Here’s how many South Africans say they can’t pay their bills right now

 ·20 Jun 2020

Credit bureau TransUnion has published a new report showing how the coronavirus lockdown is affecting the financial position of South Africans, and their ability to pay bills.

The report is based on a survey of 1,100 adults in South Africa between 28 May – 1 June.

The survey shows that the proportion of consumers saying they are negatively affected by Covid-19 has increased to 84%.

“Consumers in the most vulnerable sectors of the economy are feeling the greatest impact on their income,” TransUnion said.

“89% of consumers employed in each of the construction and restaurant or food services industries and 88% in the retail industry have had their income negatively affected.”

The survey shows that the proportion of consumers who are concerned about their ability to pay their current bills and loans has also steadily increased to 91%.

Rent and utility payments remain the two bills of most concern, as 41% of consumers impacted are concerned about their ability to pay their rent and 40% about utilities.

The average amount that consumers feel they will be ‘short’ in paying bills is around R7,098.40.

Consumers who were impacted said that they expect they will not be able to pay their bills or loans in about two months time (7.7 weeks).


Cutting back 

The data also shows that consumers continue to tighten their purse strings. When asked what has changed as a result of the crisis, 60% of impacted consumers indicated that they are spending less on both entertainment and eating out, otherwise known as discretionary spending.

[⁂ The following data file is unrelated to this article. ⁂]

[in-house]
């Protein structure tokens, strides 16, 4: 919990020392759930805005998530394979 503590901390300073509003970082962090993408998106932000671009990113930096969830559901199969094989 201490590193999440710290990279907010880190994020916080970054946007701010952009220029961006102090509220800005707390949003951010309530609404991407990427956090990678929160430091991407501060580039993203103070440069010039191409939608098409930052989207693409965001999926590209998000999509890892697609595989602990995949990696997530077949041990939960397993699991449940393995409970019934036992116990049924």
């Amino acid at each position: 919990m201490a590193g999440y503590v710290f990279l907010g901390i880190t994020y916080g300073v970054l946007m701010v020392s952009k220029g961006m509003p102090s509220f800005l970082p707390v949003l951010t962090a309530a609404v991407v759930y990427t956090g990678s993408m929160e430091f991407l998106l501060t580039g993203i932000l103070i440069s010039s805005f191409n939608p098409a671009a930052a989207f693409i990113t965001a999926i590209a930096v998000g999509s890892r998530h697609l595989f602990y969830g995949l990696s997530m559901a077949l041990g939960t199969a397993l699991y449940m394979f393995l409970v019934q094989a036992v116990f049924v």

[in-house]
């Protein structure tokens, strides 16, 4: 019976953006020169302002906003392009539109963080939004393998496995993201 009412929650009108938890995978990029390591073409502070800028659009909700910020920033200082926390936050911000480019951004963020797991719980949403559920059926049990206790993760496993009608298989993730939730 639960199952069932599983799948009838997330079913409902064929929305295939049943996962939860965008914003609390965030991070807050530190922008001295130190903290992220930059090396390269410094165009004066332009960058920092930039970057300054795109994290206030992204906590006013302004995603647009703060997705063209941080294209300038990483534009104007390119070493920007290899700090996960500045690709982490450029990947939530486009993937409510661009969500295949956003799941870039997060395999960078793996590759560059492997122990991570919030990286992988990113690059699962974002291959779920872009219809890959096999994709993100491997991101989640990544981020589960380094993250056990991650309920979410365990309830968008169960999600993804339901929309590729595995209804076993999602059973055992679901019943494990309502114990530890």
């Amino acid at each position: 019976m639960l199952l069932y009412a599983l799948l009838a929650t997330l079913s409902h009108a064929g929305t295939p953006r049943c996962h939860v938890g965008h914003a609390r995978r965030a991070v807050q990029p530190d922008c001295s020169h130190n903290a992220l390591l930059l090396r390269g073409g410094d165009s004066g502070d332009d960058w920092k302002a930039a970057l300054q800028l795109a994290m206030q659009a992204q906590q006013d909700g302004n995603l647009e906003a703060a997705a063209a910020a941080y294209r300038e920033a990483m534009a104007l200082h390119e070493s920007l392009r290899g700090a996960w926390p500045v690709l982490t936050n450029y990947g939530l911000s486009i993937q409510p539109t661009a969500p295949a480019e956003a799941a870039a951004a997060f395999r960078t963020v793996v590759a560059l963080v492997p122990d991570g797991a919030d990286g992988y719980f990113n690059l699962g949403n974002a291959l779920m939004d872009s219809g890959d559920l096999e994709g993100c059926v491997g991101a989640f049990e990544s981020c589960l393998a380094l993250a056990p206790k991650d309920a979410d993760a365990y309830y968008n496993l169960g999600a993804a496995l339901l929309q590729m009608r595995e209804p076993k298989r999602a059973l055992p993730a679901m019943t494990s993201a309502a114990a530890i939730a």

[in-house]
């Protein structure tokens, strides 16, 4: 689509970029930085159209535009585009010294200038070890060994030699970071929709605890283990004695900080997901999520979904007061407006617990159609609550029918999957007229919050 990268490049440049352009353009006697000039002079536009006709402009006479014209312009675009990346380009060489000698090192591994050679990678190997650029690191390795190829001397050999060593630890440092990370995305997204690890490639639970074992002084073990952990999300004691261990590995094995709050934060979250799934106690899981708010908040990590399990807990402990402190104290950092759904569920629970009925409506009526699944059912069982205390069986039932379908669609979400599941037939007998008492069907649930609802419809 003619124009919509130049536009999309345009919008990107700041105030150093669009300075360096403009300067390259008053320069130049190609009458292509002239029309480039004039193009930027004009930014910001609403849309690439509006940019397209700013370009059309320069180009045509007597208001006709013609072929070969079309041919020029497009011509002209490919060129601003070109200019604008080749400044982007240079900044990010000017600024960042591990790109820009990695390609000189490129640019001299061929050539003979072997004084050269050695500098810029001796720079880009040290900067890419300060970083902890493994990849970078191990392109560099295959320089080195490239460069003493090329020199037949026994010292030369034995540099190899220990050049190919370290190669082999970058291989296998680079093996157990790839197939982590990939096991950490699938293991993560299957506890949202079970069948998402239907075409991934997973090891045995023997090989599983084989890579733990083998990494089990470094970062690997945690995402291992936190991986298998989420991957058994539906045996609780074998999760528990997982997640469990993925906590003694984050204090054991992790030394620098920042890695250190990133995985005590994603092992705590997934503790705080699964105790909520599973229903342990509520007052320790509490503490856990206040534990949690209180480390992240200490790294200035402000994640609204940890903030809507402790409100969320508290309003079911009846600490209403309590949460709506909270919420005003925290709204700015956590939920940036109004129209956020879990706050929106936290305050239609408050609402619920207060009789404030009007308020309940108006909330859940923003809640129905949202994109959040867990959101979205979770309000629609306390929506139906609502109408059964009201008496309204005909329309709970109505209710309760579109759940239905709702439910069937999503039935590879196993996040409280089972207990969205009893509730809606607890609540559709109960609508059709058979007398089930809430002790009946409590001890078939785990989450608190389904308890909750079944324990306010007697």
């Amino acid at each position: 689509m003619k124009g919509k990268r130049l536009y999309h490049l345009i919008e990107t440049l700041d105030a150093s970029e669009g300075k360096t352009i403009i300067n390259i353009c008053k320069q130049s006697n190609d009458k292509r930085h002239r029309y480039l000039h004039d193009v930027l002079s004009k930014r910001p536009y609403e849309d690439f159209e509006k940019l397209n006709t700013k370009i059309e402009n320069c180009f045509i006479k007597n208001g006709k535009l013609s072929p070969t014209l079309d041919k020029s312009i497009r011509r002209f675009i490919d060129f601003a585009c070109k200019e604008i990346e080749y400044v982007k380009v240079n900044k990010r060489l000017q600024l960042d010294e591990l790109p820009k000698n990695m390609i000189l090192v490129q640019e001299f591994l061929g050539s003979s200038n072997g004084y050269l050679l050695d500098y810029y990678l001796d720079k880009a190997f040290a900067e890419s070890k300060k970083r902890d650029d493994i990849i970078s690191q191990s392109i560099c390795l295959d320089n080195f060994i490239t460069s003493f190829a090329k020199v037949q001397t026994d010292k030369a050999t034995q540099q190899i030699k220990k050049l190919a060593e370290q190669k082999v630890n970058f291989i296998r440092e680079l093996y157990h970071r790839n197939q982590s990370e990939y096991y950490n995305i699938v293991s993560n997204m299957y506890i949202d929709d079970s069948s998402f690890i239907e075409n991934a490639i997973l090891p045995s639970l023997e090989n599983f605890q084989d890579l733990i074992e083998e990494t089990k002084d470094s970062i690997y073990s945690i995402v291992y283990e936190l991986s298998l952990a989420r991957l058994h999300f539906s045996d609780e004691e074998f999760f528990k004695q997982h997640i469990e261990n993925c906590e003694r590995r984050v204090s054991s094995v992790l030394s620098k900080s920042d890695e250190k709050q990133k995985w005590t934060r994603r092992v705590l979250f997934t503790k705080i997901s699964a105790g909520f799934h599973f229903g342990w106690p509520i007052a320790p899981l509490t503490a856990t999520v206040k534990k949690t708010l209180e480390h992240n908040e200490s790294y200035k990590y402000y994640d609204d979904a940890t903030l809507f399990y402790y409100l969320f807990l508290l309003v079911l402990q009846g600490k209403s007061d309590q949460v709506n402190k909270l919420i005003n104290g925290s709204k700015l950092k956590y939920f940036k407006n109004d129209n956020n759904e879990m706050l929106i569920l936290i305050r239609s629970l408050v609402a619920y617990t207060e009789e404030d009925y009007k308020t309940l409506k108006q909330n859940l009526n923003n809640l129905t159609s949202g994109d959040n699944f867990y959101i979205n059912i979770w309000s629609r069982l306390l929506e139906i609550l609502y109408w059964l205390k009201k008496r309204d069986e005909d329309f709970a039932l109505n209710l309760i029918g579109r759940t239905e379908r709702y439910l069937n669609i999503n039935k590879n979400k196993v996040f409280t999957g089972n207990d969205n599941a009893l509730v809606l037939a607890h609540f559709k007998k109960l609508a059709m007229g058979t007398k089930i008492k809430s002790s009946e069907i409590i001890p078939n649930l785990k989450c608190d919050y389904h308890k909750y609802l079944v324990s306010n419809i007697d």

More impacted consumers have cancelled or reduced digital services including wireless, satellite services and internet.  A quarter (24%) of those affected financially have cut back on retirement savings.

“It appears that to preserve cash flow, consumers are minimising payments against existing debt and bills,” TransUnion said.

35% of affected consumers say they are making only partial payments on their debts and bills.

“Consumers continue to borrow against their savings to close financial shortfalls, with 38% reporting this option as part of their game plan, up a significant eight percentage points compared to the prior wave of our survey.”

TransUnion said that substantially more consumers financially impacted by the pandemic plan to borrow money from family or friends (26%) despite 60% reporting that they have reached out to companies they have accounts with to discuss payment options.

Nearly a quarter (21%) of consumers surveyed reported that they had payment holiday arrangements with their lenders and service providers.

Auto, personal loans and credit cards were the top three products for which consumers had these arrangements. A quarter of consumers with an auto loan had this arrangement, compared to 17% of consumers with a personal loan, and 17% of consumers with a credit card.

The report also found that consumers are delaying purchases as a result of the crisis with the top three items deferred being vacations and holidays (42%), home improvements (39%) and spending on education.

Read: The new tax case all South Africans should know about

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